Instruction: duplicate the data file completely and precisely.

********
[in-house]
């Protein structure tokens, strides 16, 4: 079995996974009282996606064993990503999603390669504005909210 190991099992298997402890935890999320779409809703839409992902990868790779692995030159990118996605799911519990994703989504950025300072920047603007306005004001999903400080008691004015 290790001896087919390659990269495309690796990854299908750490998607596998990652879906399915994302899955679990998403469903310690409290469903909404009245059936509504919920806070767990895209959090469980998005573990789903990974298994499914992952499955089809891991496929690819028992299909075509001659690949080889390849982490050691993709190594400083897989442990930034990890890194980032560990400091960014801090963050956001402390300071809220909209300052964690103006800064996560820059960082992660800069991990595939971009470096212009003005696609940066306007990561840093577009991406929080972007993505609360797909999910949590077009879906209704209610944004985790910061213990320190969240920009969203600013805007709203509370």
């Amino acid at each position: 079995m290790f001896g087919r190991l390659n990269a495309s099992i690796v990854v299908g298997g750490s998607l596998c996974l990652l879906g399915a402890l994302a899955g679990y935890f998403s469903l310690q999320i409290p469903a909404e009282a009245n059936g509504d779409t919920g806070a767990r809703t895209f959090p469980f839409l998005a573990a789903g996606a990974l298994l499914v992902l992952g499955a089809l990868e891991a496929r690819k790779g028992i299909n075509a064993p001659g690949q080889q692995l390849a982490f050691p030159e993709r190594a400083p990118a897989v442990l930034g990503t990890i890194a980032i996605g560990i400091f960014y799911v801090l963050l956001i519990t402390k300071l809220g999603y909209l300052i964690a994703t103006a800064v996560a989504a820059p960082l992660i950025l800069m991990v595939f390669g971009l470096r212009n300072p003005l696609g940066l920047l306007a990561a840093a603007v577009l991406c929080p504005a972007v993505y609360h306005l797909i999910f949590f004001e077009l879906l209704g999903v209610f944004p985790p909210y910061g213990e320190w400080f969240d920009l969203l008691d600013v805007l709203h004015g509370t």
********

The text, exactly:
[in-house]
């Protein structure tokens, strides 16, 4: 079995996974009282996606064993990503999603390669504005909210 190991099992298997402890935890999320779409809703839409992902990868790779692995030159990118996605799911519990994703989504950025300072920047603007306005004001999903400080008691004015 290790001896087919390659990269495309690796990854299908750490998607596998990652879906399915994302899955679990998403469903310690409290469903909404009245059936509504919920806070767990895209959090469980998005573990789903990974298994499914992952499955089809891991496929690819028992299909075509001659690949080889390849982490050691993709190594400083897989442990930034990890890194980032560990400091960014801090963050956001402390300071809220909209300052964690103006800064996560820059960082992660800069991990595939971009470096212009003005696609940066306007990561840093577009991406929080972007993505609360797909999910949590077009879906209704209610944004985790910061213990320190969240920009969203600013805007709203509370």
């Amino acid at each position: 079995m290790f001896g087919r190991l390659n990269a495309s099992i690796v990854v299908g298997g750490s998607l596998c996974l990652l879906g399915a402890l994302a899955g679990y935890f998403s469903l310690q999320i409290p469903a909404e009282a009245n059936g509504d779409t919920g806070a767990r809703t895209f959090p469980f839409l998005a573990a789903g996606a990974l298994l499914v992902l992952g499955a089809l990868e891991a496929r690819k790779g028992i299909n075509a064993p001659g690949q080889q692995l390849a982490f050691p030159e993709r190594a400083p990118a897989v442990l930034g990503t990890i890194a980032i996605g560990i400091f960014y799911v801090l963050l956001i519990t402390k300071l809220g999603y909209l300052i964690a994703t103006a800064v996560a989504a820059p960082l992660i950025l800069m991990v595939f390669g971009l470096r212009n300072p003005l696609g940066l920047l306007a990561a840093a603007v577009l991406c929080p504005a972007v993505y609360h306005l797909i999910f949590f004001e077009l879906l209704g999903v209610f944004p985790p909210y910061g213990e320190w400080f969240d920009l969203l008691d600013v805007l709203h004015g509370t």